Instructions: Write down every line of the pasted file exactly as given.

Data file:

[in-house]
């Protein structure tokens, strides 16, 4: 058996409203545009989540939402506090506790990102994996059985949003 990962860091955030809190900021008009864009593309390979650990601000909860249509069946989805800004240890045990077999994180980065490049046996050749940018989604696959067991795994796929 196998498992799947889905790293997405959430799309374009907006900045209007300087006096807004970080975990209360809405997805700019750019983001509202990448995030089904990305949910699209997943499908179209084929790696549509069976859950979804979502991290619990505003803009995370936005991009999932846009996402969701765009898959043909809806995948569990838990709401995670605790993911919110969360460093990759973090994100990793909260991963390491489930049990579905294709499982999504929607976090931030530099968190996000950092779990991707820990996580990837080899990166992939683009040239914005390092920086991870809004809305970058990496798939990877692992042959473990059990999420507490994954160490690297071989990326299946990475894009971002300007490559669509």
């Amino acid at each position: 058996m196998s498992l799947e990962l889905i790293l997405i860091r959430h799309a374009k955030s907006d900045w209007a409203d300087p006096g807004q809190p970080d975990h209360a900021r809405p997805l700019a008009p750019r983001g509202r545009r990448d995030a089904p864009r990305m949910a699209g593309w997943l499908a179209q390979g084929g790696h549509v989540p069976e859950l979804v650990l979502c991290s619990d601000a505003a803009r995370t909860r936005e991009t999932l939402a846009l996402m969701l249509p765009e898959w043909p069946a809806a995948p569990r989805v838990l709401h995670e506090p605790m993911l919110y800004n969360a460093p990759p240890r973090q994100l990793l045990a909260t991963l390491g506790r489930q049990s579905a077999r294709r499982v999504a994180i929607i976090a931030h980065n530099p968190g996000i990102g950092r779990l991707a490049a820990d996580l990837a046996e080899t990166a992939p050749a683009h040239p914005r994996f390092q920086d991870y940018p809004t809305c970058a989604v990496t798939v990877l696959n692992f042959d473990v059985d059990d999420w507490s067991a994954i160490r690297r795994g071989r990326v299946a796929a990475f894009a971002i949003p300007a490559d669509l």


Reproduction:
[in-house]
């Protein structure tokens, strides 16, 4: 058996409203545009989540939402506090506790990102994996059985949003 990962860091955030809190900021008009864009593309390979650990601000909860249509069946989805800004240890045990077999994180980065490049046996050749940018989604696959067991795994796929 196998498992799947889905790293997405959430799309374009907006900045209007300087006096807004970080975990209360809405997805700019750019983001509202990448995030089904990305949910699209997943499908179209084929790696549509069976859950979804979502991290619990505003803009995370936005991009999932846009996402969701765009898959043909809806995948569990838990709401995670605790993911919110969360460093990759973090994100990793909260991963390491489930049990579905294709499982999504929607976090931030530099968190996000950092779990991707820990996580990837080899990166992939683009040239914005390092920086991870809004809305970058990496798939990877692992042959473990059990999420507490994954160490690297071989990326299946990475894009971002300007490559669509």
């Amino acid at each position: 058996m196998s498992l799947e990962l889905i790293l997405i860091r959430h799309a374009k955030s907006d900045w209007a409203d300087p006096g807004q809190p970080d975990h209360a900021r809405p997805l700019a008009p750019r983001g509202r545009r990448d995030a089904p864009r990305m949910a699209g593309w997943l499908a179209q390979g084929g790696h549509v989540p069976e859950l979804v650990l979502c991290s619990d601000a505003a803009r995370t909860r936005e991009t999932l939402a846009l996402m969701l249509p765009e898959w043909p069946a809806a995948p569990r989805v838990l709401h995670e506090p605790m993911l919110y800004n969360a460093p990759p240890r973090q994100l990793l045990a909260t991963l390491g506790r489930q049990s579905a077999r294709r499982v999504a994180i929607i976090a931030h980065n530099p968190g996000i990102g950092r779990l991707a490049a820990d996580l990837a046996e080899t990166a992939p050749a683009h040239p914005r994996f390092q920086d991870y940018p809004t809305c970058a989604v990496t798939v990877l696959n692992f042959d473990v059985d059990d999420w507490s067991a994954i160490r690297r795994g071989r990326v299946a796929a990475f894009a971002i949003p300007a490559d669509l």